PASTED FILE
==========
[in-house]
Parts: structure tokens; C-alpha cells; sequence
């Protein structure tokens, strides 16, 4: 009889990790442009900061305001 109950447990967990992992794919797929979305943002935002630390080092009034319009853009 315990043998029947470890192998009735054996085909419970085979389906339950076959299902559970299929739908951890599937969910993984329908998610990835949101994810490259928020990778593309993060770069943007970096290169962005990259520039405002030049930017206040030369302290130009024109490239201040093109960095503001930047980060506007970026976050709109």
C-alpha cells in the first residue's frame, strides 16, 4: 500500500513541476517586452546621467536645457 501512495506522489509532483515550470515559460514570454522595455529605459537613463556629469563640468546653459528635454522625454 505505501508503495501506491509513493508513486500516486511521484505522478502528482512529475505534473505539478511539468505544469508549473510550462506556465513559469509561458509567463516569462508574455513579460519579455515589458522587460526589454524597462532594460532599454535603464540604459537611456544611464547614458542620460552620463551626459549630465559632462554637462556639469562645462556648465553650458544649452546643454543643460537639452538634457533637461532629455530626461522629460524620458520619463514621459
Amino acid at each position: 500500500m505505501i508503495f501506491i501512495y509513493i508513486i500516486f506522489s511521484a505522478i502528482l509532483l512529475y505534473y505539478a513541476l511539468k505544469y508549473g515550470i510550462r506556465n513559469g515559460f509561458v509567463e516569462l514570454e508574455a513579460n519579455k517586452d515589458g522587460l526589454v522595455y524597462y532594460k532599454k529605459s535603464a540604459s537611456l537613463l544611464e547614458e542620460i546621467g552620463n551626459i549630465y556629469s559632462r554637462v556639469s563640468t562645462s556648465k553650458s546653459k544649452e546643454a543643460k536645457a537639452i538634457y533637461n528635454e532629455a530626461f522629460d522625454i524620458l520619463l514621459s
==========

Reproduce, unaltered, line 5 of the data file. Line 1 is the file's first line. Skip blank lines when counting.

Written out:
Amino acid at each position: 500500500m505505501i508503495f501506491i501512495y509513493i508513486i500516486f506522489s511521484a505522478i502528482l509532483l512529475y505534473y505539478a513541476l511539468k505544469y508549473g515550470i510550462r506556465n513559469g515559460f509561458v509567463e516569462l514570454e508574455a513579460n519579455k517586452d515589458g522587460l526589454v522595455y524597462y532594460k532599454k529605459s535603464a540604459s537611456l537613463l544611464e547614458e542620460i546621467g552620463n551626459i549630465y556629469s559632462r554637462v556639469s563640468t562645462s556648465k553650458s546653459k544649452e546643454a543643460k536645457a537639452i538634457y533637461n528635454e532629455a530626461f522629460d522625454i524620458l520619463l514621459s